Robinson asks: But what about the actual man Gage? The neurobiologists say nothing about the fact that “Gage was suddenly disfigured and half blind, that he suffered prolonged infections of the brain,” that his most serious injuries were permanent. He was 25 years old and had no hope of recovery. Isn’t it possible, she asks, that his outbursts of angry swearing meant just what they usually mean—that the man was enraged and suffering? When the brain scientists tell this story, writes Robinson, “there is no sense at all that [Gage] was a human being who thought and felt, a man with a singular and terrible fate.”
Man is only a computer if you ignore everything that distinguishes him from a computer.
That last line recalls an exchange I had years ago: I was complaining about the artificial intelligence researchers who assume, with no actual evidence, that computers can ever think in the way that people do, and the person I was talking to replied: "You can only assume computers are people if you think people are computers."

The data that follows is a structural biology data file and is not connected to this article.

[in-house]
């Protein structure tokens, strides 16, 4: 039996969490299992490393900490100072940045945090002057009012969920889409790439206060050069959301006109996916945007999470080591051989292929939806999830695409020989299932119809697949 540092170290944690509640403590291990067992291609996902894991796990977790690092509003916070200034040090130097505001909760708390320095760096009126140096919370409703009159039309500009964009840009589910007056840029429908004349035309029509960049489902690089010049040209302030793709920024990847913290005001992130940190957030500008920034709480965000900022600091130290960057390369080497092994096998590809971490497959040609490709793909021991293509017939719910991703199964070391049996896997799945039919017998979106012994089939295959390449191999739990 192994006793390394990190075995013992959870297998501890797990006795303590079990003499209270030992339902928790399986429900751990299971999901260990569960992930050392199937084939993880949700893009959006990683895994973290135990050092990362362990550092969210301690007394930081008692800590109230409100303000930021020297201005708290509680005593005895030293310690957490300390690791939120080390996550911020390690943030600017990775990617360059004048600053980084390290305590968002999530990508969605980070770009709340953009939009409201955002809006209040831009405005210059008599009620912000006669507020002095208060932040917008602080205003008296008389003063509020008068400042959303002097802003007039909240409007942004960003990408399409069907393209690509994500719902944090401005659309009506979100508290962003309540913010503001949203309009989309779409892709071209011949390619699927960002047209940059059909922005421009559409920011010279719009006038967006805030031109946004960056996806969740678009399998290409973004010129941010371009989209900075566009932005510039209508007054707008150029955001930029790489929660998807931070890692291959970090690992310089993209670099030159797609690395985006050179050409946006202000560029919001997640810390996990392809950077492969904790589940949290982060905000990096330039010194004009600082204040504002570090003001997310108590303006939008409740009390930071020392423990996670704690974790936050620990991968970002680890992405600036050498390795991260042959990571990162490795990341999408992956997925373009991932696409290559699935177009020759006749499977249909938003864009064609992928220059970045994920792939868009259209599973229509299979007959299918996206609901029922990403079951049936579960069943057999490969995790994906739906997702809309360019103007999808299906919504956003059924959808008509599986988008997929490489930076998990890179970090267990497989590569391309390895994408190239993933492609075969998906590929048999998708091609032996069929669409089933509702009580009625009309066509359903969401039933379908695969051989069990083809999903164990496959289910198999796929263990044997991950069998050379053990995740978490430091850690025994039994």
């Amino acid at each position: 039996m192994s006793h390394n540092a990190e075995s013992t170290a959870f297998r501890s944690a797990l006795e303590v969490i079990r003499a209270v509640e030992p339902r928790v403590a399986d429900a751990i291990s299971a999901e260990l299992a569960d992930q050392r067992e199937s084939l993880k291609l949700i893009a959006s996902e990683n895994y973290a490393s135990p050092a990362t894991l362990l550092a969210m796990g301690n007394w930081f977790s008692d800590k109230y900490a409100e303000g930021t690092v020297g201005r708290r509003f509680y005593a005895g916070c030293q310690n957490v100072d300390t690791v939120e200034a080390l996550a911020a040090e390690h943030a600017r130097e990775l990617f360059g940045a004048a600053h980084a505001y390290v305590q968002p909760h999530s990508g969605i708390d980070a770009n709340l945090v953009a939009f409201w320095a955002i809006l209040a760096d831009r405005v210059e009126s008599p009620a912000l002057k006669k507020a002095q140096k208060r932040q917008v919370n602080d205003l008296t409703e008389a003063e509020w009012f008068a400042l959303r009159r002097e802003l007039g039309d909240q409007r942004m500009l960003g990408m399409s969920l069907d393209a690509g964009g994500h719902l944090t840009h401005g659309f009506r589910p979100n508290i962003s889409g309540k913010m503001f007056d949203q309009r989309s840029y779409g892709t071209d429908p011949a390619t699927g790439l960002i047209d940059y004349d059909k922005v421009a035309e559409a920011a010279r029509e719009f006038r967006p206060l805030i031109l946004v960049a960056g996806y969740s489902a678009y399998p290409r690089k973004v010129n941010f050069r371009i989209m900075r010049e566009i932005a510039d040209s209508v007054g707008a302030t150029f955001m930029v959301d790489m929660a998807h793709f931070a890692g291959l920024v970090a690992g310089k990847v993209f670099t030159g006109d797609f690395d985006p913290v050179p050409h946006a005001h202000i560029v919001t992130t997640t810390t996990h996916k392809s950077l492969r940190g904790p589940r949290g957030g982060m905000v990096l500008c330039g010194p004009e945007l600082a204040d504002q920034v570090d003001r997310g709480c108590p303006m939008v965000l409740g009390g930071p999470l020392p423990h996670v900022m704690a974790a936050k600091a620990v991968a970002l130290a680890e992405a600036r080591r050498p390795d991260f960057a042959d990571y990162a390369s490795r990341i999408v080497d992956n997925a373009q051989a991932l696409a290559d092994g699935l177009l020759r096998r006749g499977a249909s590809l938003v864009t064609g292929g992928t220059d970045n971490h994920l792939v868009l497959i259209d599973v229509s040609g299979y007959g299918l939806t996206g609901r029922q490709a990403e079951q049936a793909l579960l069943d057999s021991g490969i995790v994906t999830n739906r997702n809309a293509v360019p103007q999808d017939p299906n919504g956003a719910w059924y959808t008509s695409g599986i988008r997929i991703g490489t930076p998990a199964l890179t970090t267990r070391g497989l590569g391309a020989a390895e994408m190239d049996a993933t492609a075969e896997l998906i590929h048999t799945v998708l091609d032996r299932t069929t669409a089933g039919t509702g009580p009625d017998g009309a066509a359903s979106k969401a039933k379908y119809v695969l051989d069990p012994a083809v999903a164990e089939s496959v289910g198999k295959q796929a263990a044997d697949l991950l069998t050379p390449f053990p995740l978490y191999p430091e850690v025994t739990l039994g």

That assumption is one thing that Gelernter doesn't dwell upon, and it needs to be stressed. It needs to be insisted upon. In science and philosophy of all things no one should be allowed to get away with basing a sweeping claim about reality on an unacknowledged and unsupported assumption, and the materialist view of mind as a sort of secretion of the brain is exactly that. This needs to be said again and again: it is an assumption made in keeping with its proponents' philosophical views, and there is no evidence to support it. Sure, there is plenty of evidence of a mind-brain connection. But there is none to support the assumption that the brain creates the mind.
As part of his critique, Gelernter has some rough words for the arguably insane ideas of Ray Kurzweil, who has a lot of followers among technologists. I had a few harsh things of my own to say about Kurzweil a few years ago, in a piece which, if I may say so, also seems worth reading. It contains a more detailed explanation of the fundamental flaw in the assertion that computers do or can "think" in the sense that we do.
But if you leap over those facts and assume that when all these ones and zeroes and switches reach a certain level of complexity they will become conscious, you are free to invent anything and claim the authority of science for it.
It's a three-year-old piece called "Singularly Mistaken."